Tennessee WilliamsÃÂs play ÃÂThe Glass MenagerieÃÂ is a striking portrayal of an unusually anxious yet charming young girl and her family, specifically her mother, who imposes onto her normalcy and gender ideologies that she is not equipped to handle. This play is a tragedy and as it progresses the plight of each character comes to its pinnacle at different but equally crushing moments. One theme of this piece is that of the convolution of truly accepting the world and oneself honestly. Reality can be harsh and disappointing and it is uncomfortable to watch as Laura, the fragile protagonist, is pushed into a position that could, and does, end up causing her to suffer.
Frightened of social interaction, Laura looks to her collection of glass animals as a place of secure acceptance in an imaginative world that seems colorful and enticing. The sad reality is that itÃÂs a world of fragile fantasies.
Laura will not shake the fear that she is weird and crippled, and then she herself aggravates the reality of it by escalating her illness. An example of this would be upon JimÃÂs arrival at the Wingfield home. Laura hears the door and immediately panics, begging her mother to answer it. Amanda asks her directly why she cannot do it herself and Laura replies, seemingly without hesitation, ÃÂIÃÂm sick!ÃÂ (Williams, 1070). By using her health problems as a crutch to distance herself from others she is denying her own value to the world and to herself.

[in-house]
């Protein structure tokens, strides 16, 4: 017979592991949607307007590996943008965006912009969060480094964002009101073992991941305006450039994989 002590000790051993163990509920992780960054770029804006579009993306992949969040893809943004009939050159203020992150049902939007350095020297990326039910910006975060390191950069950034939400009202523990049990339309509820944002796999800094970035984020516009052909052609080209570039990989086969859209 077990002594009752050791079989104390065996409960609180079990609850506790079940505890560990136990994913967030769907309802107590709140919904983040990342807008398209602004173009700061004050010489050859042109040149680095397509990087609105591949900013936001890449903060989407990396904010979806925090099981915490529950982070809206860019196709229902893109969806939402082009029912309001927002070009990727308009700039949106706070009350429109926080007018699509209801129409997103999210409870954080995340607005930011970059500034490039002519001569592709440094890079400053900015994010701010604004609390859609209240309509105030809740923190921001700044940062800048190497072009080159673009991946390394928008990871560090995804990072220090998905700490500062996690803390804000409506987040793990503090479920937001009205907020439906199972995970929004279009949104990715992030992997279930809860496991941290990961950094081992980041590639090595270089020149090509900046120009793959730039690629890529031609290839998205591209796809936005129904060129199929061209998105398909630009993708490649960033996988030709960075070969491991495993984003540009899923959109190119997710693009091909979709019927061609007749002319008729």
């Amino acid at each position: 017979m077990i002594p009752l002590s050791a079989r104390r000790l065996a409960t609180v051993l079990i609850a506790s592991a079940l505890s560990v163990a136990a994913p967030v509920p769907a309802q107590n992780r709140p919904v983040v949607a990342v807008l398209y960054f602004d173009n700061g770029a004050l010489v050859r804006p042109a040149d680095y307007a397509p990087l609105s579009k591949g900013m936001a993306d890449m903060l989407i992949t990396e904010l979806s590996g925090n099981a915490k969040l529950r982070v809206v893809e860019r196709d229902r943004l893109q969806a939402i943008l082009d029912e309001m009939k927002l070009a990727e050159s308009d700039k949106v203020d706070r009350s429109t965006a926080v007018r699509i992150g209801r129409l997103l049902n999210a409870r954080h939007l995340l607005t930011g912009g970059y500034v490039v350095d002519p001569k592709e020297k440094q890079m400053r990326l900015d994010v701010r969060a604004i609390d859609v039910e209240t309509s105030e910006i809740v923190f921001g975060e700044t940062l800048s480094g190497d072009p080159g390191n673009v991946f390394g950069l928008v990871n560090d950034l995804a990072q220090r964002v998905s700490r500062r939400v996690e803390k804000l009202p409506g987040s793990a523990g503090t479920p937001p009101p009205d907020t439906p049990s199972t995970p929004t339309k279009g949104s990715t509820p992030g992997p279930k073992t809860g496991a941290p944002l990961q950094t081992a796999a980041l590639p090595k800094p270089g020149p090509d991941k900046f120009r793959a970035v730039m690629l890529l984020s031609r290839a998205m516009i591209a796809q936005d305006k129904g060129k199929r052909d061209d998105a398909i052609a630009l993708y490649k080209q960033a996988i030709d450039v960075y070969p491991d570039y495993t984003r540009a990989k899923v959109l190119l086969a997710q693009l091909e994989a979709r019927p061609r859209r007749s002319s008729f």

Tom, on the other hand, relies on self-denial to justify his concerns and feelings of insecurity. By making himself believe that he is a righteous man, son and brother, he justifies his selfishness. He puts his desires and needs before those of his family, which happens to contain only members of what was considered the weaker sex. He retreats often to the fire escape, which is really not an escape at all, but is instead is a platform giving the illusion of separateness while being firmly anchored to the apartment. In his final monologue, Tom describes how he never severed the connection he feels with Laura. He says ÃÂOh, Laura, Laura, I tried to leave you behind me, but I am more faithful than I intended to be!ÃÂ (Williams, 1089).
Even the less central characters exhibit this refusal to see the truth. Amanda, the Wingfield matriarch, employs a sort of frantic denial in order to reject reality. She fills the void with the memories of her past. She often digresses to a point in her life when her only problem was which of her many suitors to devote her attention as she attempts to give Laura encouragement. Even the normal, nice character Jim uses the memories saved by Laura to briefly ease the ache of lifeÃÂs weight. He is stuck in a crappy job so he uses his past as motivation for future success. LauraÃÂs approval feeds his need which contributes to his inability to realize the damage he has inflicted on the fragile girl.
Reference: Williams, Tennessee. "The Glass Menagerie". New York: Random House, 1945.